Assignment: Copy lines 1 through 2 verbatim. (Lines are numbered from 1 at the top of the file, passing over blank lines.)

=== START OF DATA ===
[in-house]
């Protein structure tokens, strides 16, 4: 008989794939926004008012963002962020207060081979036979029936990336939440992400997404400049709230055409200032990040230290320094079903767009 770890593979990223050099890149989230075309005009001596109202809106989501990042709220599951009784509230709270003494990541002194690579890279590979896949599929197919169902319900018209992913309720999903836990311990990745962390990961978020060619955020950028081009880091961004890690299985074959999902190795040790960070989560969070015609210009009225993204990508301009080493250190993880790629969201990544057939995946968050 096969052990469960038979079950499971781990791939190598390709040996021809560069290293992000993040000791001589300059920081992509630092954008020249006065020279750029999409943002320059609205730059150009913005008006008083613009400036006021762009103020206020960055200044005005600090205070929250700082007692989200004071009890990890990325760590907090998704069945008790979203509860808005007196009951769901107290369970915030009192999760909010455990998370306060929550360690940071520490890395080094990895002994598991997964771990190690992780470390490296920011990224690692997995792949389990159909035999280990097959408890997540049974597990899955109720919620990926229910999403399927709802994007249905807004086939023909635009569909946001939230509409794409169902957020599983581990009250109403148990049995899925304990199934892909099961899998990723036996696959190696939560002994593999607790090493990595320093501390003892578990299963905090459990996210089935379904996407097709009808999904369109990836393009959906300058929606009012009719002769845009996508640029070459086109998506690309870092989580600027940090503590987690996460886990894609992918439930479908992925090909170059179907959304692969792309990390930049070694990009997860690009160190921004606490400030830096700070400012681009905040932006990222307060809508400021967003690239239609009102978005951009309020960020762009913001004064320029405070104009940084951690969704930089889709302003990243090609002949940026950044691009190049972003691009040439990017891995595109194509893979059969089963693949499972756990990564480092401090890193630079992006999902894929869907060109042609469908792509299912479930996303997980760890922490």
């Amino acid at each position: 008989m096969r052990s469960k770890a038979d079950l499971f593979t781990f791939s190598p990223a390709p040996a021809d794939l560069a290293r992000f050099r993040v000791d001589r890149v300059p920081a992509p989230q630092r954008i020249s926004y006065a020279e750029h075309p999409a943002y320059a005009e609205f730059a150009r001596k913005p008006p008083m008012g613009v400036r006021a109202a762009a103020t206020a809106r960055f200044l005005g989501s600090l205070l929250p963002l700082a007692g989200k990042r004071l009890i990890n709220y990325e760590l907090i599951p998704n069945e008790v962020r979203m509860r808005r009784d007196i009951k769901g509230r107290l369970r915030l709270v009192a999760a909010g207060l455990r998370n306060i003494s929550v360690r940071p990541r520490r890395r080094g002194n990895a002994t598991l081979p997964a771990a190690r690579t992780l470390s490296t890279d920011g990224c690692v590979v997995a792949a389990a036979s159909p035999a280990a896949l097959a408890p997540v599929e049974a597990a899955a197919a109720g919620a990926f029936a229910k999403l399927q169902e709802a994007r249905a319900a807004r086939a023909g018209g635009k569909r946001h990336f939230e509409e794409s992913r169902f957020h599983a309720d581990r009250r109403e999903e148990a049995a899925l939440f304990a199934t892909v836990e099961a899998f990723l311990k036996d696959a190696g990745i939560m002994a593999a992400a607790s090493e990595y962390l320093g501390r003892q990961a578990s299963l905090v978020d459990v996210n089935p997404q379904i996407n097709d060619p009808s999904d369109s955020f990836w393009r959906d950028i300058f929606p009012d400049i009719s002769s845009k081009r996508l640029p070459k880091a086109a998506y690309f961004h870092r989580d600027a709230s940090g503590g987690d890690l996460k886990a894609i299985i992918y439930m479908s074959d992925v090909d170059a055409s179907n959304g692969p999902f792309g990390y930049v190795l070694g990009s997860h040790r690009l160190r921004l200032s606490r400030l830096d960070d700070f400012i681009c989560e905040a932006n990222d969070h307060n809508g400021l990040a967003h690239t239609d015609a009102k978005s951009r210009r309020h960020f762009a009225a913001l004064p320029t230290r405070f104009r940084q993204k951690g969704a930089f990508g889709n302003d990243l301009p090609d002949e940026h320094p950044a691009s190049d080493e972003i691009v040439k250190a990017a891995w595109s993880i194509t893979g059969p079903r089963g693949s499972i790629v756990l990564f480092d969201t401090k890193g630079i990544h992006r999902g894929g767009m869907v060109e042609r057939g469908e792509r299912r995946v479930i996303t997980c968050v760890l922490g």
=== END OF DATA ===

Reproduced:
[in-house]
């Protein structure tokens, strides 16, 4: 008989794939926004008012963002962020207060081979036979029936990336939440992400997404400049709230055409200032990040230290320094079903767009 770890593979990223050099890149989230075309005009001596109202809106989501990042709220599951009784509230709270003494990541002194690579890279590979896949599929197919169902319900018209992913309720999903836990311990990745962390990961978020060619955020950028081009880091961004890690299985074959999902190795040790960070989560969070015609210009009225993204990508301009080493250190993880790629969201990544057939995946968050 096969052990469960038979079950499971781990791939190598390709040996021809560069290293992000993040000791001589300059920081992509630092954008020249006065020279750029999409943002320059609205730059150009913005008006008083613009400036006021762009103020206020960055200044005005600090205070929250700082007692989200004071009890990890990325760590907090998704069945008790979203509860808005007196009951769901107290369970915030009192999760909010455990998370306060929550360690940071520490890395080094990895002994598991997964771990190690992780470390490296920011990224690692997995792949389990159909035999280990097959408890997540049974597990899955109720919620990926229910999403399927709802994007249905807004086939023909635009569909946001939230509409794409169902957020599983581990009250109403148990049995899925304990199934892909099961899998990723036996696959190696939560002994593999607790090493990595320093501390003892578990299963905090459990996210089935379904996407097709009808999904369109990836393009959906300058929606009012009719002769845009996508640029070459086109998506690309870092989580600027940090503590987690996460886990894609992918439930479908992925090909170059179907959304692969792309990390930049070694990009997860690009160190921004606490400030830096700070400012681009905040932006990222307060809508400021967003690239239609009102978005951009309020960020762009913001004064320029405070104009940084951690969704930089889709302003990243090609002949940026950044691009190049972003691009040439990017891995595109194509893979059969089963693949499972756990990564480092401090890193630079992006999902894929869907060109042609469908792509299912479930996303997980760890922490």